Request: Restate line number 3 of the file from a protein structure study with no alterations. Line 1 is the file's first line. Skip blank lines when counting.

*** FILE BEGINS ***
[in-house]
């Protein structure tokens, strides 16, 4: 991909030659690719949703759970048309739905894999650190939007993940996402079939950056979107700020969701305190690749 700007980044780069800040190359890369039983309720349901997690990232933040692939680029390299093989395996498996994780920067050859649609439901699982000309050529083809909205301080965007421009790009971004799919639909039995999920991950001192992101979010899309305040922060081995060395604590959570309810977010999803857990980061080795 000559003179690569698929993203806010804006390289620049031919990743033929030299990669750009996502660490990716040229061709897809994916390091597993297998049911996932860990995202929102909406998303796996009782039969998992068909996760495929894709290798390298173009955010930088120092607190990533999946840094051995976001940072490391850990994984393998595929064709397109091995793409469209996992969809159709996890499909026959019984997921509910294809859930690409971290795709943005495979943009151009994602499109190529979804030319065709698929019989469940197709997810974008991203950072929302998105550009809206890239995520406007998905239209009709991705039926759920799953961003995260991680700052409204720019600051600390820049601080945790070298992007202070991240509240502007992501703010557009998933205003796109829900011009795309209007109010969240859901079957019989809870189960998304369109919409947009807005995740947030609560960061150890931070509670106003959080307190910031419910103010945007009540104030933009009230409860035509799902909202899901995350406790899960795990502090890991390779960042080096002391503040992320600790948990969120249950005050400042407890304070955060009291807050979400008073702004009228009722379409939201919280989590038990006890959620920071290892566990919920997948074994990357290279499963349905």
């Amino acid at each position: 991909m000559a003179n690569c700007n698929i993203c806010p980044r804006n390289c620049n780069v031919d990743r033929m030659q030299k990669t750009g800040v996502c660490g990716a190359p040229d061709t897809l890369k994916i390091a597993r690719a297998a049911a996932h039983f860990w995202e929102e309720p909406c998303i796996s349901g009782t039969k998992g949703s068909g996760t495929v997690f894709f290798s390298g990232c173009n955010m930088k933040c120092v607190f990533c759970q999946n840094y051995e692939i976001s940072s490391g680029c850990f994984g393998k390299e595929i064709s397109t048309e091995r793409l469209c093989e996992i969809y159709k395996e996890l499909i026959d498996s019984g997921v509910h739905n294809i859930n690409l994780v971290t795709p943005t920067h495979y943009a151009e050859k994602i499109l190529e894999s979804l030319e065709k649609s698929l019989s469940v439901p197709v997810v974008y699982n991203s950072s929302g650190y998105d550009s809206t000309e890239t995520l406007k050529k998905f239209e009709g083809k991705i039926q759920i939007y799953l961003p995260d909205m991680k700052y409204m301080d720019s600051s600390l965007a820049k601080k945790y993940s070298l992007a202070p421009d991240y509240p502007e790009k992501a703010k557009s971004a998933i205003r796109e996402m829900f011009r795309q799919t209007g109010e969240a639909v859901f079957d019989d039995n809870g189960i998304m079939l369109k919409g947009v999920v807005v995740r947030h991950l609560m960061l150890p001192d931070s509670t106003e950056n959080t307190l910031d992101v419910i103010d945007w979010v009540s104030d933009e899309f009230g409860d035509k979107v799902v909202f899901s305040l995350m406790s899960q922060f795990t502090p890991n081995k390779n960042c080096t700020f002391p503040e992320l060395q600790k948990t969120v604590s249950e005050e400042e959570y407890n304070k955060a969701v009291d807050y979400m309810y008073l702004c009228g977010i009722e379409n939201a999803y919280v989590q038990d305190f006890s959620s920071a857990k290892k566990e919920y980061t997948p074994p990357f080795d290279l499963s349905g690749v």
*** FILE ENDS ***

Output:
């Amino acid at each position: 991909m000559a003179n690569c700007n698929i993203c806010p980044r804006n390289c620049n780069v031919d990743r033929m030659q030299k990669t750009g800040v996502c660490g990716a190359p040229d061709t897809l890369k994916i390091a597993r690719a297998a049911a996932h039983f860990w995202e929102e309720p909406c998303i796996s349901g009782t039969k998992g949703s068909g996760t495929v997690f894709f290798s390298g990232c173009n955010m930088k933040c120092v607190f990533c759970q999946n840094y051995e692939i976001s940072s490391g680029c850990f994984g393998k390299e595929i064709s397109t048309e091995r793409l469209c093989e996992i969809y159709k395996e996890l499909i026959d498996s019984g997921v509910h739905n294809i859930n690409l994780v971290t795709p943005t920067h495979y943009a151009e050859k994602i499109l190529e894999s979804l030319e065709k649609s698929l019989s469940v439901p197709v997810v974008y699982n991203s950072s929302g650190y998105d550009s809206t000309e890239t995520l406007k050529k998905f239209e009709g083809k991705i039926q759920i939007y799953l961003p995260d909205m991680k700052y409204m301080d720019s600051s600390l965007a820049k601080k945790y993940s070298l992007a202070p421009d991240y509240p502007e790009k992501a703010k557009s971004a998933i205003r796109e996402m829900f011009r795309q799919t209007g109010e969240a639909v859901f079957d019989d039995n809870g189960i998304m079939l369109k919409g947009v999920v807005v995740r947030h991950l609560m960061l150890p001192d931070s509670t106003e950056n959080t307190l910031d992101v419910i103010d945007w979010v009540s104030d933009e899309f009230g409860d035509k979107v799902v909202f899901s305040l995350m406790s899960q922060f795990t502090p890991n081995k390779n960042c080096t700020f002391p503040e992320l060395q600790k948990t969120v604590s249950e005050e400042e959570y407890n304070k955060a969701v009291d807050y979400m309810y008073l702004c009228g977010i009722e379409n939201a999803y919280v989590q038990d305190f006890s959620s920071a857990k290892k566990e919920y980061t997948p074994p990357f080795d290279l499963s349905g690749v």